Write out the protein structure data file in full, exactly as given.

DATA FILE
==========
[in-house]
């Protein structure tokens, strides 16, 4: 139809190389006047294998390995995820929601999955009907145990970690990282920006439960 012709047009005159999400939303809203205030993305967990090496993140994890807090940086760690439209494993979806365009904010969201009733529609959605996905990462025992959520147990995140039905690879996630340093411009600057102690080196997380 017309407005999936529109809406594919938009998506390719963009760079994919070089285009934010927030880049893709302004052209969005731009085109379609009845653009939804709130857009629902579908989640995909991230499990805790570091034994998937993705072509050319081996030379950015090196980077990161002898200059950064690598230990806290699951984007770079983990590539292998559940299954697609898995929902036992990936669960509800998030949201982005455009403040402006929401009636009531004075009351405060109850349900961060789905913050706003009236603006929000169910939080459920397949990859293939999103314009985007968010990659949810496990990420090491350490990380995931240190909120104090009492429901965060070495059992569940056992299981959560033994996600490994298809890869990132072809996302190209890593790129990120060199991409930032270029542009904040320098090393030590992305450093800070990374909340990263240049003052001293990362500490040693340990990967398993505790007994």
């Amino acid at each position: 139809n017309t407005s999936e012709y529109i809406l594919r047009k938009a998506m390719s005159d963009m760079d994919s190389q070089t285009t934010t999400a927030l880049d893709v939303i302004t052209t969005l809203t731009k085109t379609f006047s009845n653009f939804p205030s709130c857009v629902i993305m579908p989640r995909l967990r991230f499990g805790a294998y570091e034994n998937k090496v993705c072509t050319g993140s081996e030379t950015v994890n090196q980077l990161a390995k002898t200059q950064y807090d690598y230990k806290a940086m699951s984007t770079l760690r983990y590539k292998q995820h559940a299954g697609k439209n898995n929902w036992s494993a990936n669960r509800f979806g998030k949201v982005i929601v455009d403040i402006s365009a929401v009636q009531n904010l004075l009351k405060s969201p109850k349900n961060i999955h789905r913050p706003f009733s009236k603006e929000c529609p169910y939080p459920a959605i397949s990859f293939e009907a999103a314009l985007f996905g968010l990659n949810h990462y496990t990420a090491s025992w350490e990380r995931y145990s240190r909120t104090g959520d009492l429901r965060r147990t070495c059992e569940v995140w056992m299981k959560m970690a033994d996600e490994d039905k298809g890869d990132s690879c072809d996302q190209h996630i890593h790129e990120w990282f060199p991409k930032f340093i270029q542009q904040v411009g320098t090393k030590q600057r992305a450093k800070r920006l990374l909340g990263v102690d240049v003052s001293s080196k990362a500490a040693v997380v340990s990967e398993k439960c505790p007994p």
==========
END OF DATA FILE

[in-house]
């Protein structure tokens, strides 16, 4: 139809190389006047294998390995995820929601999955009907145990970690990282920006439960 012709047009005159999400939303809203205030993305967990090496993140994890807090940086760690439209494993979806365009904010969201009733529609959605996905990462025992959520147990995140039905690879996630340093411009600057102690080196997380 017309407005999936529109809406594919938009998506390719963009760079994919070089285009934010927030880049893709302004052209969005731009085109379609009845653009939804709130857009629902579908989640995909991230499990805790570091034994998937993705072509050319081996030379950015090196980077990161002898200059950064690598230990806290699951984007770079983990590539292998559940299954697609898995929902036992990936669960509800998030949201982005455009403040402006929401009636009531004075009351405060109850349900961060789905913050706003009236603006929000169910939080459920397949990859293939999103314009985007968010990659949810496990990420090491350490990380995931240190909120104090009492429901965060070495059992569940056992299981959560033994996600490994298809890869990132072809996302190209890593790129990120060199991409930032270029542009904040320098090393030590992305450093800070990374909340990263240049003052001293990362500490040693340990990967398993505790007994």
């Amino acid at each position: 139809n017309t407005s999936e012709y529109i809406l594919r047009k938009a998506m390719s005159d963009m760079d994919s190389q070089t285009t934010t999400a927030l880049d893709v939303i302004t052209t969005l809203t731009k085109t379609f006047s009845n653009f939804p205030s709130c857009v629902i993305m579908p989640r995909l967990r991230f499990g805790a294998y570091e034994n998937k090496v993705c072509t050319g993140s081996e030379t950015v994890n090196q980077l990161a390995k002898t200059q950064y807090d690598y230990k806290a940086m699951s984007t770079l760690r983990y590539k292998q995820h559940a299954g697609k439209n898995n929902w036992s494993a990936n669960r509800f979806g998030k949201v982005i929601v455009d403040i402006s365009a929401v009636q009531n904010l004075l009351k405060s969201p109850k349900n961060i999955h789905r913050p706003f009733s009236k603006e929000c529609p169910y939080p459920a959605i397949s990859f293939e009907a999103a314009l985007f996905g968010l990659n949810h990462y496990t990420a090491s025992w350490e990380r995931y145990s240190r909120t104090g959520d009492l429901r965060r147990t070495c059992e569940v995140w056992m299981k959560m970690a033994d996600e490994d039905k298809g890869d990132s690879c072809d996302q190209h996630i890593h790129e990120w990282f060199p991409k930032f340093i270029q542009q904040v411009g320098t090393k030590q600057r992305a450093k800070r920006l990374l909340g990263v102690d240049v003052s001293s080196k990362a500490a040693v997380v340990s990967e398993k439960c505790p007994p």